Brady is 6-0 all-time against the Falcons, including the 34-28 overtime victory over them in the historic collapse of Super Bowl LI. He’s 4-1 against the Saints and 2-3 against the Panthers.
“I’ve got to learn the players,” Brady said. “I’ve got to learn the schemes. There are a lot things that I’ve got to learn and get up to speed on. That’s where all of my time and energy is going to be focused on.”
Brady also must learn how to deploy his new weapons in Tampa Bay wide receivers Mike Evans and Chris Godwin, tight ends O.J. Howard and Cameron Brate and running back Ronald Jones.
Brady looks forward to establishing a relationship with Tampa Bay offensive coordinator Byron Leftwich, a former NFL quarterback who played one season (2007) with the Falcons.
“We’ve had a chance to talk a couple of times,” Brady said. “I’ve just enjoyed really getting to know him a little bit.”
Leftwich, who played in the NFL from 2003-12, is considered one of the up-and-coming coordinators in the league.
“Obviously, we are right around the same age,” said Brady, who is set to turn 43 in August. “I’ve watched him play for a long time, competed against him. He’s done an incredible job transitioning into his second career.”
They have hit it off early.
“I think Byron gets along with just about everybody that he comes in contact with,” Brady said. “He’s a very personable and outgoing guy.”
The Bucs were elated to land Brady in free agency with a two-year, $50 million contract.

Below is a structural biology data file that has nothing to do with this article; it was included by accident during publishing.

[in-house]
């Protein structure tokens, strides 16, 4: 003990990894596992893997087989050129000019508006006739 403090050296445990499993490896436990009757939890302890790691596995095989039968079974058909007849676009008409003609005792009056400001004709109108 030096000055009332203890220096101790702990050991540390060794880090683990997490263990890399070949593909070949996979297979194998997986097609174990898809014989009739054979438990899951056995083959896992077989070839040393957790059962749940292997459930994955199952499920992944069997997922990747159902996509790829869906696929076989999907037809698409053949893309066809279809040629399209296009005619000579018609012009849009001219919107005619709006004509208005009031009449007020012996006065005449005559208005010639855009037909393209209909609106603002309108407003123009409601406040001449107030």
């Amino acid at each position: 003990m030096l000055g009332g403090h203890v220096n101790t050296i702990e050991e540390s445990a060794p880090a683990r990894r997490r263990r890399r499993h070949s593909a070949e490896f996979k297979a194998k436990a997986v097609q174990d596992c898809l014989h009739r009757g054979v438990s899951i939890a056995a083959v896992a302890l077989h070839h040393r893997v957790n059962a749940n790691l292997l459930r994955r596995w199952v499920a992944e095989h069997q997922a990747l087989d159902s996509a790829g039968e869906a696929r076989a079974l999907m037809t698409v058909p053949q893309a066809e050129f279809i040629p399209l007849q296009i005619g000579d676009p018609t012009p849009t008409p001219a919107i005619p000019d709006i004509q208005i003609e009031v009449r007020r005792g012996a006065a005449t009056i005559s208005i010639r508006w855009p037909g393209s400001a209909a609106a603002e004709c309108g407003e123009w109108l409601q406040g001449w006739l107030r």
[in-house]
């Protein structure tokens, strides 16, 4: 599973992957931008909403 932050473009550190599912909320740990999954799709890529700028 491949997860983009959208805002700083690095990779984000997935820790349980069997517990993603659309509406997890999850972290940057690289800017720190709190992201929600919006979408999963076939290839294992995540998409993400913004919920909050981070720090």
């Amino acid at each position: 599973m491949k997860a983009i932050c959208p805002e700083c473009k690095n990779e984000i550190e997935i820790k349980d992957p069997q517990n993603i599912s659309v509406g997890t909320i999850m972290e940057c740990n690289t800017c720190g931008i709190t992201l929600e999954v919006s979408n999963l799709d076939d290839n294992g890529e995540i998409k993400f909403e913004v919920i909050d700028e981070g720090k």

“Tom is quite simply the greatest quarterback to play the game of football,” Tampa Bay general manager Jason Licht said. “Anytime that you can add someone of his caliber, you instantly make your organization better.”
Bucs coach Bruce Arians didn’t have any problem with moving on from Jameis Winston, whose career has been plagued by careless throws and a high volume of interceptions, to make room for Brady.
“He makes everybody better that walks into that huddle,” Arians said.
Arians contends that Brady is a fit for the deep-passing attack he prefers.
“He can do everything that we want to do in our offense, but more than that, it was his leadership ability that we need in our locker room to get where we want to go,” Arians said.
Brady said he’ll be more than a game-manager and believes he fits Arians’ “no risk it, no biscuit” gunslinger mentality. Over his years in New England he was a noted football surgeon, more known for cutting up opposing zone defenses with his accurate passes.
“Football to me is about throwing the ball to the guy who’s open,” Brady said. “If he’s open deep, that’s where you throw it. If it’s short, you throw it there. If he’s open outside, you throw it there. If they are open inside, that’s where you throw it. You get the ball to the guys who can do something with it.”
Brady adroitly dodged a question about getting jersey No. 12 from Godwin.
He also didn’t get into the specifics of his breakup with the Patriots, but he’s ready to go down a path that his former idol took.
Brady grew up in California and followed 49ers quarterback Joe Montana. He would going on to finish his storied career with another team, the Kansas City Chiefs.
“I was at Joe’s last game at Candlestick Park,” Brady said. “I actually went up there and saw it with my friends. I’ll never forget that. He was an incredible player. He and Steve Young were my quarterback idols growing up.”
Brady contended that his love for football led him to Tampa Bay.
“Just having the opportunity to continue to play football, lead a team, is something that I love doing,” Brady said. “I’ve loved playing the sport since I was a kid. Since I was throwing footballs in the parking lot at Candlestick. I still love doing that today.”
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